My Personal Road Forward

First of all, my direction for for 2021 includes finding and taking the next step in my career. I have a fair sense of direction for this and I’ve begun working with a career coach again. My plans include certifications in WorkFusion Automation and ITIL, a return to regular blogging on my career website, and continuous business and technology learning (as always). All of this is priority numero uno because everything else dependents on my ability to maintain/increase my wealth.

My second priority is to make repairs and improvements to our new home. Our fireplace and chimney are scheduled to be rebuilt. Coverage for the cost of this was negotiated with the former home owner. However, since moving in, we discovered that the roof needs to be replaced. Estimates from roofers are in progress. We will have to break open a few piggy banks to cover this expense. Also, the dishwasher croaked and we hate the stove so much we want to kill it. There is painting and other repairs/maintenance to be done. The grounds need a thorough spring cleaning this year. A very large tree needs to be taken down. New flowers and shrubbery need to be planted. I’ve got my eye on English laurel to be planted between the pines along the western edge of our property.

Another priority high on the list is to address my physical condition. It’s really gone to pot. Potbelly, that is. I feel lousy. My physical activity has been reduced to almost nothing for reasons I don’t want to get into right now. So, I have a plan to increase my running and walking activities. I am registered for a tough trail race in April and another in September. I have a big hurdle of losing at lease 20 pounds and running more regularly to be in any kind of shape to survive those races.

Another priority that is needed for my mental health is to take more time to make art. I’ve been spending more time drawing and painting lately. What I really need is to spend more time organizing our garage. There’s enough room in there to dedicate an area as an art workshop. But some of the other needs around the house are higher priorities right now.

In 2021 I want to increase the number of books I read. I read only 23 in 2020. That’s on the low side for me. But to be fair to myself, I took three college classes in 2020 (Business Law, Principles of Marketing, Principles of Management) which included close to 1,000 pages of reading that I didn’t include on my list of books read. I will take another three classes in 2021. But I still want to up my personal reading game this year.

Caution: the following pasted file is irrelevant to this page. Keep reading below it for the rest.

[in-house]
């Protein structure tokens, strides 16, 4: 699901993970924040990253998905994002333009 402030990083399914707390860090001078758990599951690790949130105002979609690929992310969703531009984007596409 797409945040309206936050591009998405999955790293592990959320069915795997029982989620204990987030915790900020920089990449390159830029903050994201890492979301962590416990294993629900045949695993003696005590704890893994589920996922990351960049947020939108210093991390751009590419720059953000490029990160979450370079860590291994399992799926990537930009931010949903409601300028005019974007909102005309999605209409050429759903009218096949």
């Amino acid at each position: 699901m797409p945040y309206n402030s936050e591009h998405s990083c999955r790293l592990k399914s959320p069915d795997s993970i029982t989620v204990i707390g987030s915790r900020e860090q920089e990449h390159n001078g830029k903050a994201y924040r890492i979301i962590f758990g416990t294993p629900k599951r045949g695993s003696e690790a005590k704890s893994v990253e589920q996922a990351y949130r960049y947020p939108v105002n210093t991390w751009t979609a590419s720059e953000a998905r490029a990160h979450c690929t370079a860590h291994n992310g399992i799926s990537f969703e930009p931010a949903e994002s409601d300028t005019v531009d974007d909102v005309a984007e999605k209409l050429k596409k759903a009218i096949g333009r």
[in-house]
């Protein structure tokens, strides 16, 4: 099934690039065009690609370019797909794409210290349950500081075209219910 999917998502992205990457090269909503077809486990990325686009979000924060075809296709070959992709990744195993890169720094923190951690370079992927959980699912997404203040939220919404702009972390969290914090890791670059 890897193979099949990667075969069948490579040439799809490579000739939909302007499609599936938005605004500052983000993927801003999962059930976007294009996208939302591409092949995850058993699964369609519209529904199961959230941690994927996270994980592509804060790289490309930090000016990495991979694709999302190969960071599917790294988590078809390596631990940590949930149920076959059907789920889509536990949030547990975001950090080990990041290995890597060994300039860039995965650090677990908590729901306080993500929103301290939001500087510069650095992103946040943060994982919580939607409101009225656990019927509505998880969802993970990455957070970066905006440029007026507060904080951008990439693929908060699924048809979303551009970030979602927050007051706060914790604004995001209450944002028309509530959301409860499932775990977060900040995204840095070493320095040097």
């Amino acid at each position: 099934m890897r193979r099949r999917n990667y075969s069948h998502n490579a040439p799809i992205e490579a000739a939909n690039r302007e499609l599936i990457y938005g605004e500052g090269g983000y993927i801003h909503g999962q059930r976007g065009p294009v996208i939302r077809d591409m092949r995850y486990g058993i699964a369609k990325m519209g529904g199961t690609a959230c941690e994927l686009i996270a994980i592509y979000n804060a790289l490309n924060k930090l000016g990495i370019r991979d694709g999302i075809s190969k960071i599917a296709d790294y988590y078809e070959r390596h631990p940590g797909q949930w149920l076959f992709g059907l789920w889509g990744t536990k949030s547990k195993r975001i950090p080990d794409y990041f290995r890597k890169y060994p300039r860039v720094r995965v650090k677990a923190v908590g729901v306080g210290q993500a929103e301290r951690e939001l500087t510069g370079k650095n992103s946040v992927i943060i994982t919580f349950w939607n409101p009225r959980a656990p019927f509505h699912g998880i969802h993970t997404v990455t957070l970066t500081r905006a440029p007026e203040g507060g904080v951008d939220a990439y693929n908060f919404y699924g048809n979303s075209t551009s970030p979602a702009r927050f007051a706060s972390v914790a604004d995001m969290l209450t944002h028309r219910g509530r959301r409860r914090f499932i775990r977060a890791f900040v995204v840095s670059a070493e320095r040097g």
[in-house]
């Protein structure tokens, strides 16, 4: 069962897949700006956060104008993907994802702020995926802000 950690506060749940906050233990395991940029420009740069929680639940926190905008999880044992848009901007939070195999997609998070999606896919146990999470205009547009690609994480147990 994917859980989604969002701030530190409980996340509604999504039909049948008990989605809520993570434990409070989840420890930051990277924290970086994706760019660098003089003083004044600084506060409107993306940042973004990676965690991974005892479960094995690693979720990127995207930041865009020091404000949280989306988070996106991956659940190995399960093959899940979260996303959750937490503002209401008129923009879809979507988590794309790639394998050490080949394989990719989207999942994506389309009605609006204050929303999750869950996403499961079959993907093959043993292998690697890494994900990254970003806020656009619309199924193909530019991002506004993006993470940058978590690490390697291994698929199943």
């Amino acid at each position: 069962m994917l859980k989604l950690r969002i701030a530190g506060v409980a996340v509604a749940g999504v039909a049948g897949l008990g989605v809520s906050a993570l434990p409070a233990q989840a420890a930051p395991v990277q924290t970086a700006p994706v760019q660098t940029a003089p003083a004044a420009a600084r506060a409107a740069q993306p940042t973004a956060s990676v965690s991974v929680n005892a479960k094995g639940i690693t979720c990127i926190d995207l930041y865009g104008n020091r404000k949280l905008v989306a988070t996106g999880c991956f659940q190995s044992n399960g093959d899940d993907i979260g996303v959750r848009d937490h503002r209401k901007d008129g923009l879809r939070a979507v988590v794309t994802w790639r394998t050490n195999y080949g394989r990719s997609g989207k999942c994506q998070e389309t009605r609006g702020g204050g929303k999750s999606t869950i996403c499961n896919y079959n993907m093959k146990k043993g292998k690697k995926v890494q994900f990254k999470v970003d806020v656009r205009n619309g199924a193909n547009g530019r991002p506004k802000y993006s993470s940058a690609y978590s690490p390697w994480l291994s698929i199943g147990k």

I was just reminded of another priority. It’s a priority above most other priorities and interwoven with many of them. I’m speaking of loving, teaching, and enjoying the company of a toddler. I was reminded of it just now because he is crying like a madman because he wants to bake and decorate cookies NOW. He saw kids on TV doing such. Those kids had made sugar cookies from scratch and were decorating them with sprinkles and icing and all kinds of jazz. I made a compromise: we will use a store bought chocolate chip cookie mix (too many other things to do to be making cookies from scratch) and decorate the cookies with tubes of icing. We will do so as long as he calms down while I finish this blog post and allows me to clean up my desk.

And with that I am off to start 2021.

cookies
Frosted Chocolate Chip Cookies

Slate Run 25K

The Mountains of Lycoming County, PA

 

200 + 16 + 200 = A LOT OF MILES!

Is getting up at 4 AM on a Saturday (making your wife and two-year-old do so also) to drive 200 miles in order to hop out of the car and run 16 miles worth of rocky muddy trails up and down big central Pennsylvania mountains crazy?

Most people would say, “YES!”

But as you can see in the pictures below, I was accompanied by 249 equally crazy friends! I don’t know how far anyone else had to drive that morning, but it’s a safe bet that a large percentage would have done just what I did for the opportunity to run in those hills. If you are crazy enough to enjoy running on the mountains for multiple hours, riding in a car for three hours is no big deal.